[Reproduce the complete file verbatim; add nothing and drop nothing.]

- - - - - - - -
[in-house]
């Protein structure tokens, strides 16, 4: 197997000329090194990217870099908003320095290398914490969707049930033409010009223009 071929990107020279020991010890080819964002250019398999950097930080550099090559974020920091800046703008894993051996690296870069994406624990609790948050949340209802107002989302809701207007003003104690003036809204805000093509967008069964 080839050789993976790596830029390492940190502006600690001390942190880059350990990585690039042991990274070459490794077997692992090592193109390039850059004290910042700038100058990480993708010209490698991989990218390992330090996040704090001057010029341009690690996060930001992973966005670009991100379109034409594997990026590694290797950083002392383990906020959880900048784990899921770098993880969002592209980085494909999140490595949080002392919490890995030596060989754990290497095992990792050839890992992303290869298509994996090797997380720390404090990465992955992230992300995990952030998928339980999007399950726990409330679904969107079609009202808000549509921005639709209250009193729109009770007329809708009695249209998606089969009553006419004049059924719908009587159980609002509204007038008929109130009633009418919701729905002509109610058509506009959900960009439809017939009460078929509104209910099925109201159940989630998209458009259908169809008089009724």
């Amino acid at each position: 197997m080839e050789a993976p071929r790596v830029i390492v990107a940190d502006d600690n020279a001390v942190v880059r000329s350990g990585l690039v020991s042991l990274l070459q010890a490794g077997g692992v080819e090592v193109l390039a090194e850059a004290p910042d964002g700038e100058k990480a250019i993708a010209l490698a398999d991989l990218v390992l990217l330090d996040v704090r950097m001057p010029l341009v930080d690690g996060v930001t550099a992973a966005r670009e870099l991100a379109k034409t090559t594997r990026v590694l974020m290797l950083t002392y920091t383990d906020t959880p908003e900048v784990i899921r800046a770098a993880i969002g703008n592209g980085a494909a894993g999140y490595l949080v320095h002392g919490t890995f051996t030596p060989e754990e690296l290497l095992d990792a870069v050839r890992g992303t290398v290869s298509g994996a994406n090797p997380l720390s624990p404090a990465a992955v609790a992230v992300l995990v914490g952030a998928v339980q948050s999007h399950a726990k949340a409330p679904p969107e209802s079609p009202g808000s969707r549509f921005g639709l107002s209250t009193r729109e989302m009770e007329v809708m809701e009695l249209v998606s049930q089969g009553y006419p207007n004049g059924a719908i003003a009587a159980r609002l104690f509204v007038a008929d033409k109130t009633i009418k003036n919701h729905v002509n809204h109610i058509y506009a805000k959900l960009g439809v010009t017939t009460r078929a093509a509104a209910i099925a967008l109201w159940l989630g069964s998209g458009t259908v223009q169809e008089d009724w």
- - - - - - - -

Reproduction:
[in-house]
């Protein structure tokens, strides 16, 4: 197997000329090194990217870099908003320095290398914490969707049930033409010009223009 071929990107020279020991010890080819964002250019398999950097930080550099090559974020920091800046703008894993051996690296870069994406624990609790948050949340209802107002989302809701207007003003104690003036809204805000093509967008069964 080839050789993976790596830029390492940190502006600690001390942190880059350990990585690039042991990274070459490794077997692992090592193109390039850059004290910042700038100058990480993708010209490698991989990218390992330090996040704090001057010029341009690690996060930001992973966005670009991100379109034409594997990026590694290797950083002392383990906020959880900048784990899921770098993880969002592209980085494909999140490595949080002392919490890995030596060989754990290497095992990792050839890992992303290869298509994996090797997380720390404090990465992955992230992300995990952030998928339980999007399950726990409330679904969107079609009202808000549509921005639709209250009193729109009770007329809708009695249209998606089969009553006419004049059924719908009587159980609002509204007038008929109130009633009418919701729905002509109610058509506009959900960009439809017939009460078929509104209910099925109201159940989630998209458009259908169809008089009724």
């Amino acid at each position: 197997m080839e050789a993976p071929r790596v830029i390492v990107a940190d502006d600690n020279a001390v942190v880059r000329s350990g990585l690039v020991s042991l990274l070459q010890a490794g077997g692992v080819e090592v193109l390039a090194e850059a004290p910042d964002g700038e100058k990480a250019i993708a010209l490698a398999d991989l990218v390992l990217l330090d996040v704090r950097m001057p010029l341009v930080d690690g996060v930001t550099a992973a966005r670009e870099l991100a379109k034409t090559t594997r990026v590694l974020m290797l950083t002392y920091t383990d906020t959880p908003e900048v784990i899921r800046a770098a993880i969002g703008n592209g980085a494909a894993g999140y490595l949080v320095h002392g919490t890995f051996t030596p060989e754990e690296l290497l095992d990792a870069v050839r890992g992303t290398v290869s298509g994996a994406n090797p997380l720390s624990p404090a990465a992955v609790a992230v992300l995990v914490g952030a998928v339980q948050s999007h399950a726990k949340a409330p679904p969107e209802s079609p009202g808000s969707r549509f921005g639709l107002s209250t009193r729109e989302m009770e007329v809708m809701e009695l249209v998606s049930q089969g009553y006419p207007n004049g059924a719908i003003a009587a159980r609002l104690f509204v007038a008929d033409k109130t009633i009418k003036n919701h729905v002509n809204h109610i058509y506009a805000k959900l960009g439809v010009t017939t009460r078929a093509a509104a209910i099925a967008l109201w159940l989630g069964s998209g458009t259908v223009q169809e008089d009724w």